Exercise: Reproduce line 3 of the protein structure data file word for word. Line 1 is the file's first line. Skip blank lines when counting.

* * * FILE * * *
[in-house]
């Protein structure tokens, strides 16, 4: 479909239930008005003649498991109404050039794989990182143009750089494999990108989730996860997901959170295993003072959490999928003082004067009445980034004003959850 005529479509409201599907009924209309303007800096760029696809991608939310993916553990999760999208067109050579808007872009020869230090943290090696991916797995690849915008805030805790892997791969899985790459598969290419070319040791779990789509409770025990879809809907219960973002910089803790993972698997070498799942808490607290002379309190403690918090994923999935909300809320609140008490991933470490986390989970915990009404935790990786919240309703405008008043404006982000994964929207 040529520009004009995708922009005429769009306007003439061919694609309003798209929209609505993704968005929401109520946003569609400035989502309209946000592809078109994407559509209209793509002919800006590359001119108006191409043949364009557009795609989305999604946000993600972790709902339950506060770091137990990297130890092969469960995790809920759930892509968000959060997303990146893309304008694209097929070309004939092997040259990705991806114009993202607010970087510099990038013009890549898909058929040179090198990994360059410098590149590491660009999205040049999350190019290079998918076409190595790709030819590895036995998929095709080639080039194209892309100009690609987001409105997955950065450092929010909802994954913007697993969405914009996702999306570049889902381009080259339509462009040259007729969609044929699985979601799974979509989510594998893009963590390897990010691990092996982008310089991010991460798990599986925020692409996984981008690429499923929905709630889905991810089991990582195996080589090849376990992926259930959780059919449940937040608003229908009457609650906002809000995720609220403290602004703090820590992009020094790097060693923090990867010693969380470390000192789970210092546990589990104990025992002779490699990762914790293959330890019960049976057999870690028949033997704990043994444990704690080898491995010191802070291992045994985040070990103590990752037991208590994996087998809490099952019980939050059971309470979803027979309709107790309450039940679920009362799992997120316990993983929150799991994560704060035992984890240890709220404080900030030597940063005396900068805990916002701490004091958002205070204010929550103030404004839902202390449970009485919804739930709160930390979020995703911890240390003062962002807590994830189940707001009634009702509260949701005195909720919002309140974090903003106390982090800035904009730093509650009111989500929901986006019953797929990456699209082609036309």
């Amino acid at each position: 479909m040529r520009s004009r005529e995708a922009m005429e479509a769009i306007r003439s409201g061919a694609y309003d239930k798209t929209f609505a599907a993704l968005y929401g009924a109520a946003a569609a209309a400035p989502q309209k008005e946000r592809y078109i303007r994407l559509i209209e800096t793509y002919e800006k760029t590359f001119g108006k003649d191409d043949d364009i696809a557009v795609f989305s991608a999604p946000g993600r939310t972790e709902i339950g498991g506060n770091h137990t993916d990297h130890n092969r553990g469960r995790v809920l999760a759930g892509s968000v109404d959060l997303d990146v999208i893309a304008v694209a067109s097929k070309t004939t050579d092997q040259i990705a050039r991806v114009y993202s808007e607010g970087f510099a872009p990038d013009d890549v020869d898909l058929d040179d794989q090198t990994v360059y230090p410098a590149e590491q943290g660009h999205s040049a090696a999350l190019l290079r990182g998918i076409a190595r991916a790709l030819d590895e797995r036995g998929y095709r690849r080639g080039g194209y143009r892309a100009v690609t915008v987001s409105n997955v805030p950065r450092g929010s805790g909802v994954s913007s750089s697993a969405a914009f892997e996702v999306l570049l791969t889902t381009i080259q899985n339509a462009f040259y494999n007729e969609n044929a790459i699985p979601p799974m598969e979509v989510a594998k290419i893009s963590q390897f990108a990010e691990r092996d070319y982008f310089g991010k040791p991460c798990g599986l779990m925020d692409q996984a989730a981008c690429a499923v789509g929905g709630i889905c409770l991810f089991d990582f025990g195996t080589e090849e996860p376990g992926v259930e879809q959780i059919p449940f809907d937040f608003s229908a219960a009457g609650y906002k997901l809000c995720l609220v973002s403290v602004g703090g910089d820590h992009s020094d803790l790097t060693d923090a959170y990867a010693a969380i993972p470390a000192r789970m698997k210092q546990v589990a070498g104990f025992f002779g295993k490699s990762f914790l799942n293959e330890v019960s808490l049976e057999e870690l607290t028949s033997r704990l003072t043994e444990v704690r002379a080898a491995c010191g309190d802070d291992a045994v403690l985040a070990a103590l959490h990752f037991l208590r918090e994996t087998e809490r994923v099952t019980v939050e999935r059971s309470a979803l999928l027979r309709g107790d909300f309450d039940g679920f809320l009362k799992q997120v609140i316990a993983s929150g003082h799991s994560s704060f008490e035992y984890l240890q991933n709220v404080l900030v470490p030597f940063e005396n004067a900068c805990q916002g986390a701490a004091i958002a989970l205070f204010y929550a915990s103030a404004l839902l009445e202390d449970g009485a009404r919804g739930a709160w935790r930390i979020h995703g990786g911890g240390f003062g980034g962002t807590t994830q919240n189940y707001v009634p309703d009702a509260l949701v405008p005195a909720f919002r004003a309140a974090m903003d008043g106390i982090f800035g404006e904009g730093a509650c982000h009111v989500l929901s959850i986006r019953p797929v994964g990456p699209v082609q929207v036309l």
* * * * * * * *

């Amino acid at each position: 479909m040529r520009s004009r005529e995708a922009m005429e479509a769009i306007r003439s409201g061919a694609y309003d239930k798209t929209f609505a599907a993704l968005y929401g009924a109520a946003a569609a209309a400035p989502q309209k008005e946000r592809y078109i303007r994407l559509i209209e800096t793509y002919e800006k760029t590359f001119g108006k003649d191409d043949d364009i696809a557009v795609f989305s991608a999604p946000g993600r939310t972790e709902i339950g498991g506060n770091h137990t993916d990297h130890n092969r553990g469960r995790v809920l999760a759930g892509s968000v109404d959060l997303d990146v999208i893309a304008v694209a067109s097929k070309t004939t050579d092997q040259i990705a050039r991806v114009y993202s808007e607010g970087f510099a872009p990038d013009d890549v020869d898909l058929d040179d794989q090198t990994v360059y230090p410098a590149e590491q943290g660009h999205s040049a090696a999350l190019l290079r990182g998918i076409a190595r991916a790709l030819d590895e797995r036995g998929y095709r690849r080639g080039g194209y143009r892309a100009v690609t915008v987001s409105n997955v805030p950065r450092g929010s805790g909802v994954s913007s750089s697993a969405a914009f892997e996702v999306l570049l791969t889902t381009i080259q899985n339509a462009f040259y494999n007729e969609n044929a790459i699985p979601p799974m598969e979509v989510a594998k290419i893009s963590q390897f990108a990010e691990r092996d070319y982008f310089g991010k040791p991460c798990g599986l779990m925020d692409q996984a989730a981008c690429a499923v789509g929905g709630i889905c409770l991810f089991d990582f025990g195996t080589e090849e996860p376990g992926v259930e879809q959780i059919p449940f809907d937040f608003s229908a219960a009457g609650y906002k997901l809000c995720l609220v973002s403290v602004g703090g910089d820590h992009s020094d803790l790097t060693d923090a959170y990867a010693a969380i993972p470390a000192r789970m698997k210092q546990v589990a070498g104990f025992f002779g295993k490699s990762f914790l799942n293959e330890v019960s808490l049976e057999e870690l607290t028949s033997r704990l003072t043994e444990v704690r002379a080898a491995c010191g309190d802070d291992a045994v403690l985040a070990a103590l959490h990752f037991l208590r918090e994996t087998e809490r994923v099952t019980v939050e999935r059971s309470a979803l999928l027979r309709g107790d909300f309450d039940g679920f809320l009362k799992q997120v609140i316990a993983s929150g003082h799991s994560s704060f008490e035992y984890l240890q991933n709220v404080l900030v470490p030597f940063e005396n004067a900068c805990q916002g986390a701490a004091i958002a989970l205070f204010y929550a915990s103030a404004l839902l009445e202390d449970g009485a009404r919804g739930a709160w935790r930390i979020h995703g990786g911890g240390f003062g980034g962002t807590t994830q919240n189940y707001v009634p309703d009702a509260l949701v405008p005195a909720f919002r004003a309140a974090m903003d008043g106390i982090f800035g404006e904009g730093a509650c982000h009111v989500l929901s959850i986006r019953p797929v994964g990456p699209v082609q929207v036309l």